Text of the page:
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The Actuary The magazine of the Institute & Faculty of Actuaries
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Current research

Projects already underway
Robust and efficient fitting of the generalised Pareto distribution with actuarial applications in view Led by Dr Vytaras Brazauskas of the University of Wisconsin-Milwaukee
The aim of the project is to develop modern methodological tools for the fitting of the generalised Pareto distribution (GPD), a widely applicable model, and to investigate the impact of the fits on risk measuring and risk modelling applications. In particular, the effects on estimation of such risk measures as value at risk and conditional tail expectations will be examined theoretically, via Monte Carlo simulations, and via realdata investigations. It is hoped to present the results at forthcoming conferences as well as submitting them for publication.

Exploration of a novel bootstrap technique for estimating the distribution of outstanding claim reserves in general insurance
Led by Dr Robert Cowell of Cass Business School
This project aims to:
>> Develop the theoretical background of the novel bootstrap method
>> Implement the variations of the bootstrap method in simple computer programs, and with these programs, compare the predicted distribution of reserves to known reserves in a set of simulated claims triangles, following appropriate (realistic) models of the claim development
>> Compare the predictions of the method to predictions arising from other stochastic claims reserving techniques that have been published in the literature. This project is due to report in October 2009.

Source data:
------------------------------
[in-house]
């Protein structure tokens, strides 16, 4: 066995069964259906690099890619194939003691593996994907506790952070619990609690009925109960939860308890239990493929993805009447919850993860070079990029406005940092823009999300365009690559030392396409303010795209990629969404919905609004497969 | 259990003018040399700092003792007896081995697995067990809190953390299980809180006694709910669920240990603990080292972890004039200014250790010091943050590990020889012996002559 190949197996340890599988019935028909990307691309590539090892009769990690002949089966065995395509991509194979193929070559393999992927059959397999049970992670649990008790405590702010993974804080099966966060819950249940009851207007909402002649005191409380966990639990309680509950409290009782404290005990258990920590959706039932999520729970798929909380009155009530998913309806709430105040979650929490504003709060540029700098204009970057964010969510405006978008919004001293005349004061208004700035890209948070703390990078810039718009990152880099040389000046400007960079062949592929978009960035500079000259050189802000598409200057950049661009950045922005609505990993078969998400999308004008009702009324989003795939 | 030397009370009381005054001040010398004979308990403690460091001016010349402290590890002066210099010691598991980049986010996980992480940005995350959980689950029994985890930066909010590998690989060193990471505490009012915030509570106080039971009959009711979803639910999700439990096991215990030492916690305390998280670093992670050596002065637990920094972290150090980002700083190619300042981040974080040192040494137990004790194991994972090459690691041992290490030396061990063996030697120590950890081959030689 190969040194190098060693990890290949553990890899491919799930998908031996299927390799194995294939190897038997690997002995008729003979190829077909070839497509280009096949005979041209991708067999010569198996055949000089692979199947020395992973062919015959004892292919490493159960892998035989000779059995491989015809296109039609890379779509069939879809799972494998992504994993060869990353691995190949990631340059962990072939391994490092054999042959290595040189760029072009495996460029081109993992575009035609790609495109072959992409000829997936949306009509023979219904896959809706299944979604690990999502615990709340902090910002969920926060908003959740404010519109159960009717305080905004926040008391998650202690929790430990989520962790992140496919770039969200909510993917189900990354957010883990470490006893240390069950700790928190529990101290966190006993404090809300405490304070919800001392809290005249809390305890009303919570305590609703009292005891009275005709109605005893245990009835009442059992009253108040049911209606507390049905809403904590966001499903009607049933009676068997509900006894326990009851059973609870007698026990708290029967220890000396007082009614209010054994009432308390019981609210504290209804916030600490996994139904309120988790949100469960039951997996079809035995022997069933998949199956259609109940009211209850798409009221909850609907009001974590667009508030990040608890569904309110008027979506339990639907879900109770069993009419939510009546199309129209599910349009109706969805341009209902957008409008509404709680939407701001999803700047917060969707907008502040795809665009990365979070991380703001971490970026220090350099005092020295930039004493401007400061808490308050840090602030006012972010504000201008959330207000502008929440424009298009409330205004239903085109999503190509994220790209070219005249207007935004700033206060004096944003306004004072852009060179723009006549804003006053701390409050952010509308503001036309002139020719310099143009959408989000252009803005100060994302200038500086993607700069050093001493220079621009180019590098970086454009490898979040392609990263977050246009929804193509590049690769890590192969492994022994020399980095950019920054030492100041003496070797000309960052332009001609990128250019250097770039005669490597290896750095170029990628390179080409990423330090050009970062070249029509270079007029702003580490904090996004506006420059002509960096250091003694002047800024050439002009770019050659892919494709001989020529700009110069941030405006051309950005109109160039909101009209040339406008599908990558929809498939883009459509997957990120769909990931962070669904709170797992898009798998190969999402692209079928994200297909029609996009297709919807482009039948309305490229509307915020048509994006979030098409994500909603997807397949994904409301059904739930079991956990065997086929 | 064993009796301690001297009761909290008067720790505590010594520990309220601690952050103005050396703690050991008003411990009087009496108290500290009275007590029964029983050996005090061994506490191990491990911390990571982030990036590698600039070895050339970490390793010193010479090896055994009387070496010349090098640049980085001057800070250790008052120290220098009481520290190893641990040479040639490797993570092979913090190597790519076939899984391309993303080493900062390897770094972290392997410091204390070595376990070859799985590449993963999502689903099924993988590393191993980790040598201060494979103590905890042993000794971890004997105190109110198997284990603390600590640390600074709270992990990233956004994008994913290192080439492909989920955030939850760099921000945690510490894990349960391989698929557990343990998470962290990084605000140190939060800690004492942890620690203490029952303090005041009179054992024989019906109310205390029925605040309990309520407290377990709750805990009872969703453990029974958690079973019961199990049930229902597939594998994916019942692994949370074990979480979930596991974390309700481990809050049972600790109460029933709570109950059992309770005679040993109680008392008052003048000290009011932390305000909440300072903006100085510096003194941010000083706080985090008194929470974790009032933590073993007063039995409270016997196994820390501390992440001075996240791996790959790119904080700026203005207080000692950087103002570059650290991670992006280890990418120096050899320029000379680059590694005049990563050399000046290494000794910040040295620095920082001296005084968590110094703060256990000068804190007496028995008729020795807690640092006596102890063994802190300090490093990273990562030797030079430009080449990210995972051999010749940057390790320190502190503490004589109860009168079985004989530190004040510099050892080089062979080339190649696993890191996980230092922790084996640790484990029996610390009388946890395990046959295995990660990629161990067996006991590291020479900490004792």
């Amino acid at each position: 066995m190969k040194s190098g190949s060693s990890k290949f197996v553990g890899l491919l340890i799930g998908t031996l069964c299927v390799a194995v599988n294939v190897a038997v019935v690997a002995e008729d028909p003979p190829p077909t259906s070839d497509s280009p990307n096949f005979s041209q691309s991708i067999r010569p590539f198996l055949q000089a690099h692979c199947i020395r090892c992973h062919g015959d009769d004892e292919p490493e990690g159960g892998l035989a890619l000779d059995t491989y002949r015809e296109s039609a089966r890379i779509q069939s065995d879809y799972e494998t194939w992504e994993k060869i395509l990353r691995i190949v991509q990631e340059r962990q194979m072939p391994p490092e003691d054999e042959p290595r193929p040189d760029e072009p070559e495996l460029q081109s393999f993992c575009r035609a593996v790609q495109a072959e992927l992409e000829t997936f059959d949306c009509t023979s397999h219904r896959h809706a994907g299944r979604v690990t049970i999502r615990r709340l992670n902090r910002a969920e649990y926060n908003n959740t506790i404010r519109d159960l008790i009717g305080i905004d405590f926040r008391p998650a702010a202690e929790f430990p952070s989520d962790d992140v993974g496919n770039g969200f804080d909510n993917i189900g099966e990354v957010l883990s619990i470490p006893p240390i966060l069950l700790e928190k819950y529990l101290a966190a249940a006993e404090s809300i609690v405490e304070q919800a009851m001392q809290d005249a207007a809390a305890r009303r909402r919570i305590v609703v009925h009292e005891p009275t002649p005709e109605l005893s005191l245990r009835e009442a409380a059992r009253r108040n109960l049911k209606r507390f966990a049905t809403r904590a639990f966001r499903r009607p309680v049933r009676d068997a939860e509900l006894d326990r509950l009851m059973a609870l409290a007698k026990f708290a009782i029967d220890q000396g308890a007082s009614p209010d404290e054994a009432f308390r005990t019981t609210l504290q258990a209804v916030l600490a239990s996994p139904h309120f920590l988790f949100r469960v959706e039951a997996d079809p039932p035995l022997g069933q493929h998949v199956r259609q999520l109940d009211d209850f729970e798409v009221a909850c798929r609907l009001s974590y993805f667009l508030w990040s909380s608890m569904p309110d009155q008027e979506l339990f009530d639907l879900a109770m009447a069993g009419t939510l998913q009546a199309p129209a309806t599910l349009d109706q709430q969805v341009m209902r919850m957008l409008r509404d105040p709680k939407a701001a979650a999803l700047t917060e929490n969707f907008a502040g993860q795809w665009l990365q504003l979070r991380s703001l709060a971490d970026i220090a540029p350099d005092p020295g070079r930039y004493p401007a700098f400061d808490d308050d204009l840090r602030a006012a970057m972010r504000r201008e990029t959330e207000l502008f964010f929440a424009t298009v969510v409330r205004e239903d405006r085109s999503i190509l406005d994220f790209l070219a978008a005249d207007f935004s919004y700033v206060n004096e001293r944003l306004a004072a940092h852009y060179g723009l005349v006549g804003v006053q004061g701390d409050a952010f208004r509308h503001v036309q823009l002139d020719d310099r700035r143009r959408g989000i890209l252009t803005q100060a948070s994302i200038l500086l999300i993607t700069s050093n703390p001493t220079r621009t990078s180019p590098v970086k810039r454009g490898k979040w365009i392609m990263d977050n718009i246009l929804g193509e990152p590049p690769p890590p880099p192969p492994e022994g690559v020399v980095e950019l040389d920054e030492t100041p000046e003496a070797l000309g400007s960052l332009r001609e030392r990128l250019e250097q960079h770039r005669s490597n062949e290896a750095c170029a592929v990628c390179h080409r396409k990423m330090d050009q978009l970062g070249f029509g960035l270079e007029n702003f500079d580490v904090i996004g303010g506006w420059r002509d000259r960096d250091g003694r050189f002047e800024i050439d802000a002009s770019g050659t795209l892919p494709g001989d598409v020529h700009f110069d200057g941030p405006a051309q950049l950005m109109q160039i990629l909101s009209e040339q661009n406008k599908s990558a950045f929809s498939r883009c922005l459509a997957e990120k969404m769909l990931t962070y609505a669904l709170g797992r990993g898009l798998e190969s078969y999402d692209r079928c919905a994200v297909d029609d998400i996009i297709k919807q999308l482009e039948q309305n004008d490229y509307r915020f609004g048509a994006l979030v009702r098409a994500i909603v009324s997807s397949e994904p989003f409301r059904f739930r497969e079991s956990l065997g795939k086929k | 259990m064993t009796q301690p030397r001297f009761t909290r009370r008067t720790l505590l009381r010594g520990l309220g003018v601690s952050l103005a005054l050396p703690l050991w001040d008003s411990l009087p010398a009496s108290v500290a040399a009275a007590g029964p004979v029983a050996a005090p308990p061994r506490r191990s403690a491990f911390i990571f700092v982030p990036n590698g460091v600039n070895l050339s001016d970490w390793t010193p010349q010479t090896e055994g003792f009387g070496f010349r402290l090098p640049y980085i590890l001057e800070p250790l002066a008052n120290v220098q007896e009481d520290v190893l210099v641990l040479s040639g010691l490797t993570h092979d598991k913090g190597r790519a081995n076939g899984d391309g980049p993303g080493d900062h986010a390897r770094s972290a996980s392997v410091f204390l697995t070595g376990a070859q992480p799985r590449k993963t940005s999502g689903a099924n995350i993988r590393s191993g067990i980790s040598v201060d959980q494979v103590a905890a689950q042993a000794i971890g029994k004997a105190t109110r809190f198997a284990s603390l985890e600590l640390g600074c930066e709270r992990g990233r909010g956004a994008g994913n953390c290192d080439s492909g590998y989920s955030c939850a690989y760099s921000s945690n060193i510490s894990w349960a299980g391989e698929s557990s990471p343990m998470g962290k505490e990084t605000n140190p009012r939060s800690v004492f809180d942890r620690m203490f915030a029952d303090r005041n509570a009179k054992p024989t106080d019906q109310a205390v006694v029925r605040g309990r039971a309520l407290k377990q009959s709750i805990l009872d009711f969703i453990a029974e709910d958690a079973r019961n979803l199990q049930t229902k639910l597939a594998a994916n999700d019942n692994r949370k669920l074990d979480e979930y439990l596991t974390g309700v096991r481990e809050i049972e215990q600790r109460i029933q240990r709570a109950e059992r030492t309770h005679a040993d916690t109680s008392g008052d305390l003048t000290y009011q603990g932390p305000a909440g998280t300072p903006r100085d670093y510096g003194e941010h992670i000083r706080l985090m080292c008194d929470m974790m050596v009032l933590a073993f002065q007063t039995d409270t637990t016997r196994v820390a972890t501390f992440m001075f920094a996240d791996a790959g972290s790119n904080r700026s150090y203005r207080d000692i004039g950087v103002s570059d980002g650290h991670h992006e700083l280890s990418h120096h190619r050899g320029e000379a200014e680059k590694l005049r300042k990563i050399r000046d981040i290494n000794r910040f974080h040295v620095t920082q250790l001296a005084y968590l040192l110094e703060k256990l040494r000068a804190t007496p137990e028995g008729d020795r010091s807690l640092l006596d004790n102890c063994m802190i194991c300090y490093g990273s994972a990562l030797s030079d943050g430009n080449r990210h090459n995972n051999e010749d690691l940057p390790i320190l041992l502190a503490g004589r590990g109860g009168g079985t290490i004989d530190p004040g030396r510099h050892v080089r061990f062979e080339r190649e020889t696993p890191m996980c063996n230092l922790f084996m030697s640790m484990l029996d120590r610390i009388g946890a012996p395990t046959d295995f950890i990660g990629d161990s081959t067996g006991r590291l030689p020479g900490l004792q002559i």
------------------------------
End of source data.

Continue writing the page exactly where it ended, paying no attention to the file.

Assessing longevity risk and pricing annuities with the Lee-Carter model
Led by Dr Iain Currie of Heriot-Watt University
This project, due to be presented in August 2009 as a sessional meeting paper, aims to develop an easily used tool for assessing longevity risk in the pricing of annuities and reserving for pensions.

IFS Retirement Saving Consortium
Led by Carl Emmerson of the Institute for Fiscal Studies (IFS)
A consortium of organisations including the Profession funded a programme of work on pensions at the IFS over the period January 2004 to December 2006. Since then the policy agenda has moved on considerably but there are still gaps in what is known about levels of saving and retirement provision across the life cycle. More recently, data resources have become available which, taken together, will allow us to answer important questions about the nature of both pension and non-pension saving across all stages of the life cycle.

Example questions to be researched are:
>> How do saving rates and wealth accumulation change over the lifecycle, and how have these patterns changed in recent years?
>> What is the relationship between people’s lifetime earnings and their retirement incomes, and what factors are associated with high ratios of the latter to the former?
>> How many people might be affected by the move to Personal Accounts, and what are the characteristics of these individuals and their employers?
>> How have recent trends in the overall value of pension provision differed between public and private sectors and how might such differences be expected to impact on retirement and savings outcomes?

In addition to the ongoing benefits of being part of this consortium and having the chance to influence leading research and reflect on policy implications with other senior industry and government officials, output from the project is expected in 2010.

Claims inflation and data validation in non-life reserving. Three scientific papers
Led by Professor Jens Nielsen of Cass Business School
Professor Nielsen writes, “Our work on claims inflation is based on or inspired by a... paper that... gives the theoretical foundation allowing a combination of modern econometric time series theory and classical statistical regression methods. [Our” first paper... will adjust the theory of the paper mentioned above such that actuarial reserving techniques of aggregated data can also be considered in combination with a latent time series. The second paper... will develop a validation technique of aggregated actuarial validation data. The third paper extends the second paper to the claims inflation case. Here we will probably not be able to find closed form solutions, but will take advantage of generalised linear model methods.” The project is due to report in September 2009.